Dow loses 31 points, Nasdaq gains 14 Computers are strong, but earnings jitters depress many stocks


NEW YORK -- U.S. stocks were mixed yesterday, as a rally in computer issues was offset by concern that current stock prices may not be justified by expected earnings for U.S. companies.

Dell Computer Corp., Intel Corp. and other computer stocks rose as investors who are optimistic about the outlook for the industry snapped them up after Monday's slide.

Cisco Systems Inc. led a surge in computer networking stocks after Sprint Corp. said it will use Cisco products in a new phone network.

The Dow Jones industrial average fell 31.13 to 8,891.24 in a late-day slide, led by Boeing Co. after an unfavorable court ruling in the TWA Flight 800 liability case.

Boeing fell $1.75 to $45.875 after losing an attempt to limit potential legal damages to the economic loss resulting from the deaths of the 230 people aboard TWA Flight 800.

The Standard & Poor's 500 index rose 2.05 to 1,093.03, and the Nasdaq composite index climbed 14.97 to 1,761.79.

Among other broad market indexes, the Russell 2,000 index of small capitalization stocks lost 1.47 to 449.70; the Wilshire 5,000 index gained 20.87 to 10,300.77; the American Stock Exchange composite index fell 1.21 to 706.30; and the S&P; 400 midcap index added 0.70 to 355.27.

The Bloomberg Maryland index, which tracks the top 100 stocks in Maryland by market valuation, slipped 0.03 to 227.50. Declining stocks outnumbered advancers by a 15-to-14 margin on the New York Stock Exchange. Big Board trading totaled 594.9 million shares, below the daily average of 611.7 million shares over the last three months.

Cisco rose $2.875 to $76.4375 after Sprint's announcement. Among its competitors, Lucent Technologies Inc. rose $2.75 to $71.6875 and Bay Networks Inc. gained $1.3125 to $27.8125.

Dell Computer jumped $4.3125 to $82.625, after dropping 5 percent Monday, and Intel rose $1.25 to $69.25, recouping some of Monday's 4.8 percent slide. Those two stocks were the most active in U.S. trading for a second day.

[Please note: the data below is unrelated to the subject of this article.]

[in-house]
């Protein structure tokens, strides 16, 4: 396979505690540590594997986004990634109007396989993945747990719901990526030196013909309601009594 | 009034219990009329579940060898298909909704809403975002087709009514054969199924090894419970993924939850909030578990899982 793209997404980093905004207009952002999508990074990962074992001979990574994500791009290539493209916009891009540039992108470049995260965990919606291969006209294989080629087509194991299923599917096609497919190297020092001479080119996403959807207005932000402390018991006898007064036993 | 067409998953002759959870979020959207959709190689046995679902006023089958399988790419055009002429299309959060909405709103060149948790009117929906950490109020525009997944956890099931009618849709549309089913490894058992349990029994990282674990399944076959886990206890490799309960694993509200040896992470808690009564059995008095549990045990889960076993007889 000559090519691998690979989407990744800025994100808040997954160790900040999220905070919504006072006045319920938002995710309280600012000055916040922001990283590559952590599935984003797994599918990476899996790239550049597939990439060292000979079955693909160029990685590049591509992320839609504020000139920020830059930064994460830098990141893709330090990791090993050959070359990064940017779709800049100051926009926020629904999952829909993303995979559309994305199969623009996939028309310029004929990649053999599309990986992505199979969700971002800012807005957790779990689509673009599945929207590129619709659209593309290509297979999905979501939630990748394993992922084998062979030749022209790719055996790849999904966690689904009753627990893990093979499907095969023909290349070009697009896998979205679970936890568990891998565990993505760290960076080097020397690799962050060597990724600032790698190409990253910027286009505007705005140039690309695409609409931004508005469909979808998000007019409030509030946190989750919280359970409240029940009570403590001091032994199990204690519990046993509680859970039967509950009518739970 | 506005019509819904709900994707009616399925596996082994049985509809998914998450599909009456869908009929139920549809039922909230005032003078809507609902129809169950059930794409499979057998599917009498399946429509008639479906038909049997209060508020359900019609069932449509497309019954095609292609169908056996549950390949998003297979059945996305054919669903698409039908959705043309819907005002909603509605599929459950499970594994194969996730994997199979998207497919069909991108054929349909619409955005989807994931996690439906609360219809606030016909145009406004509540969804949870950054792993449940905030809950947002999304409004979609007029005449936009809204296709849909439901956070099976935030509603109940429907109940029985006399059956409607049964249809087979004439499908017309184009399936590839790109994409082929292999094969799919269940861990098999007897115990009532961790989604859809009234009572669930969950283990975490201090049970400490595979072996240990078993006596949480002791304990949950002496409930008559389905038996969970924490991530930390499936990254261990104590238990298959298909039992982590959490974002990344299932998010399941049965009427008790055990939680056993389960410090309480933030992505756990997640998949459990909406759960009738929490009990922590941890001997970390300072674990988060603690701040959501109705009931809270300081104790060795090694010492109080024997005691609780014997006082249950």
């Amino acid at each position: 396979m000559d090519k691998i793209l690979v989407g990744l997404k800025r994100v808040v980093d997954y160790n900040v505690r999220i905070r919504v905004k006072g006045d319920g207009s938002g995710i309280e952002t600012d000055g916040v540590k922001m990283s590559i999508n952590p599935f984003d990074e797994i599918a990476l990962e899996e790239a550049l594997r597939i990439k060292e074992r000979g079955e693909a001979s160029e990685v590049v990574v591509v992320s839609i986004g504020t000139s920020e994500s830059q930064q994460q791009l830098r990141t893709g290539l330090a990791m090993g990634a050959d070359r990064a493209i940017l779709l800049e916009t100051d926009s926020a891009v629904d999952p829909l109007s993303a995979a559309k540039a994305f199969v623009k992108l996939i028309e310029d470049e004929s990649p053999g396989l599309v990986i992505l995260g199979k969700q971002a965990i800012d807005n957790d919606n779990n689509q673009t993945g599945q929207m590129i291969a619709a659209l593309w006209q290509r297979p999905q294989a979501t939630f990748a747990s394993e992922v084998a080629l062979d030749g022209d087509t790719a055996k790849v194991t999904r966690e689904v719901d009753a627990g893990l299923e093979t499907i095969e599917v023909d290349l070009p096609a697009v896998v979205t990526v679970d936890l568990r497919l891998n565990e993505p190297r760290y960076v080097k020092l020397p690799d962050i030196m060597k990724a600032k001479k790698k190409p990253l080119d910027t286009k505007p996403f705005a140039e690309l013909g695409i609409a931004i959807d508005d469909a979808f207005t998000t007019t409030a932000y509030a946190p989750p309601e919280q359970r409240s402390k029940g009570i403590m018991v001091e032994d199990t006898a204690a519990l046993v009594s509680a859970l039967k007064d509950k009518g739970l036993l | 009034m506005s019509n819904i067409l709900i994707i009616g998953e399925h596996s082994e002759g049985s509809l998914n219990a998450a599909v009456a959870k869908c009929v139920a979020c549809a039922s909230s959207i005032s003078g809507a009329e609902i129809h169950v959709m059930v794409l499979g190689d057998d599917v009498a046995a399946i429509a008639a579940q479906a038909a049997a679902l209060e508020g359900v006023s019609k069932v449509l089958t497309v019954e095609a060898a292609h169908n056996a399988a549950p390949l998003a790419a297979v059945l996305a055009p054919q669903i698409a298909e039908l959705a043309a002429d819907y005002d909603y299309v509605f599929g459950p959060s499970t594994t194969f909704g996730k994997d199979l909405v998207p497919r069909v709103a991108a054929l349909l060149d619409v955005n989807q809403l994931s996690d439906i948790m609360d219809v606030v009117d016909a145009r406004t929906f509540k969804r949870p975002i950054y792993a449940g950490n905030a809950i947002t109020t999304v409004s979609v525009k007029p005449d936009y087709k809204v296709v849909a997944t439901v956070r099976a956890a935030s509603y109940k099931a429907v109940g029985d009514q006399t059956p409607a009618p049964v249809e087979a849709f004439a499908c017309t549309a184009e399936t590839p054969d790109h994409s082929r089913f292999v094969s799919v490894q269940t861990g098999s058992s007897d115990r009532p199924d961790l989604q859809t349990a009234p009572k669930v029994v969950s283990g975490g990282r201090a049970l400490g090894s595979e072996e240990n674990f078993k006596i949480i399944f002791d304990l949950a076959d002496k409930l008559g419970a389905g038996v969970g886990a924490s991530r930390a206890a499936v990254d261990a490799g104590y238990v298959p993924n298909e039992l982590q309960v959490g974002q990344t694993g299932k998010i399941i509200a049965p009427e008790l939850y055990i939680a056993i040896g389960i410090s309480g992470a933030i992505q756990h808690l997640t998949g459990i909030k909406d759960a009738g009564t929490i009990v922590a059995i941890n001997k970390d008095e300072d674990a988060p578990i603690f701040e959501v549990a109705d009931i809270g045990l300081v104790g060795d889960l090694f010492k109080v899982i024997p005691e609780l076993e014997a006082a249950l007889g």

Oracle Corp. gained $1.5625 to $24.375 and Microsoft Corp. jumped $1.75 to $85.50.

General Motors Corp. rose $1.875 to $73, the biggest gainer in the Dow industrials, and Ford Motor Co. jumped $4.125 to 57 as investors bought before the companies report May sales results today. Chrysler Corp., which yesterday reported a 27 percent sales increase over May 1997, gained 12.5 cents to $56.

Burlington Northern Santa Fe Corp. fell $2.5625 to $95.75 after Merrill Lynch & Co. analyst Michael Lloyd said federal regulators are weighing a change in policy that could lead to lower freight rates for railroads.

Lloyd cut his long-term ratings on Burlington Northern, Union Pacific Corp., CSX Corp. and Norfolk Southern Corp. from "buy" to "accumulate." Union Pacific fell $1.125 to $45.25; CSX lost $1 to $46.25; and Norfolk Southern dropped 31.25 cents to $31.

Vesta Insurance Group Inc. tumbled $24.9375, or 47 percent, to $27.75. The property and casualty insurer said that it's investigating possible accounting irregularities, and that Robert Huffman had resigned as president and chief executive.

American Home Products Corp. fell $1.25 to $48, a day after the company agreed to merge with Monsanto Co. in a stock swap transaction that will depress American Home's earnings by up to 15 percent in the year in which it is completed.

Big international banks gained after markets in Japan and Russia recovered from Monday's losses. Chase Manhattan Corp. rose $2.875 to $136.9375 and Citicorp rallied $2.875 to $155.875.

Avon Products Inc. recovered much of a 9 percent decline that came after the cosmetics company told analysts that China's ban on direct sellers will result in lower-than-expected sales. Avon fell $1.75 to $79.5625.

Market indexes were left little changed since the end of the first quarter as traders and investors debated how much Asia's slowing economies and weak currencies will cut U.S. corporate profits.

The debate makes for intraday swings such as yesterday's, when the Dow rose 54 points in early trading, slipped 40 points, recovered to a gain of about 20 points and then tumbled to a loss of 31. Much of the movement yesterday was driven by computer-guided buy and sell orders, according to Birinyi Associates, a Greenwich, Conn., research firm.

The concern about corporate profits is countered by low interest rates, the flow of money into the market from individual investors in the United States and overseas investors seeking a haven from the slumping economies of Asia, traders say.

Pub Date: 6/03/98

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